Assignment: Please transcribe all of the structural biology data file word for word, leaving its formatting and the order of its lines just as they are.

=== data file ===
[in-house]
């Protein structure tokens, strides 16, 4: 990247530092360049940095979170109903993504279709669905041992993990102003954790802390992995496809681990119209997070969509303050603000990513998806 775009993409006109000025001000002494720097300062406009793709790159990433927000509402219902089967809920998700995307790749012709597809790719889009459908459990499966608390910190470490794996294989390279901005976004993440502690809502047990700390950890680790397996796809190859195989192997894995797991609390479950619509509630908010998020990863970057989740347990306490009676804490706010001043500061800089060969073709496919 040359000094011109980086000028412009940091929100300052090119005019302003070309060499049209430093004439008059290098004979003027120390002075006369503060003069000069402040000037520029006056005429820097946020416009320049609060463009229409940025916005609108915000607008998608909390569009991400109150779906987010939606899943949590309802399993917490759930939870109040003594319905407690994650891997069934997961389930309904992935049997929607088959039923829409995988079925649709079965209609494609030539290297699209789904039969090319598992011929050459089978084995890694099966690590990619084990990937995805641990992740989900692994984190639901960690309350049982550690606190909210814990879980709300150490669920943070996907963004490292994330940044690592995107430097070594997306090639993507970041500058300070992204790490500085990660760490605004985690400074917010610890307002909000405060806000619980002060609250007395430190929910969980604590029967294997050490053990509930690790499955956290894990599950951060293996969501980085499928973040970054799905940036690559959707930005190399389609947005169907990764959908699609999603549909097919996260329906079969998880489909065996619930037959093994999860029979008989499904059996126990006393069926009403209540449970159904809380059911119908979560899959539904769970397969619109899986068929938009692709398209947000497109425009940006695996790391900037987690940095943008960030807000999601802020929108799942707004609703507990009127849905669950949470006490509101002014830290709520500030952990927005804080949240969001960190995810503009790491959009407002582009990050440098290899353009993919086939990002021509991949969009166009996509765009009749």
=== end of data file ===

[in-house]
């Protein structure tokens, strides 16, 4: 990247530092360049940095979170109903993504279709669905041992993990102003954790802390992995496809681990119209997070969509303050603000990513998806 775009993409006109000025001000002494720097300062406009793709790159990433927000509402219902089967809920998700995307790749012709597809790719889009459908459990499966608390910190470490794996294989390279901005976004993440502690809502047990700390950890680790397996796809190859195989192997894995797991609390479950619509509630908010998020990863970057989740347990306490009676804490706010001043500061800089060969073709496919 040359000094011109980086000028412009940091929100300052090119005019302003070309060499049209430093004439008059290098004979003027120390002075006369503060003069000069402040000037520029006056005429820097946020416009320049609060463009229409940025916005609108915000607008998608909390569009991400109150779906987010939606899943949590309802399993917490759930939870109040003594319905407690994650891997069934997961389930309904992935049997929607088959039923829409995988079925649709079965209609494609030539290297699209789904039969090319598992011929050459089978084995890694099966690590990619084990990937995805641990992740989900692994984190639901960690309350049982550690606190909210814990879980709300150490669920943070996907963004490292994330940044690592995107430097070594997306090639993507970041500058300070992204790490500085990660760490605004985690400074917010610890307002909000405060806000619980002060609250007395430190929910969980604590029967294997050490053990509930690790499955956290894990599950951060293996969501980085499928973040970054799905940036690559959707930005190399389609947005169907990764959908699609999603549909097919996260329906079969998880489909065996619930037959093994999860029979008989499904059996126990006393069926009403209540449970159904809380059911119908979560899959539904769970397969619109899986068929938009692709398209947000497109425009940006695996790391900037987690940095943008960030807000999601802020929108799942707004609703507990009127849905669950949470006490509101002014830290709520500030952990927005804080949240969001960190995810503009790491959009407002582009990050440098290899353009993919086939990002021509991949969009166009996509765009009749």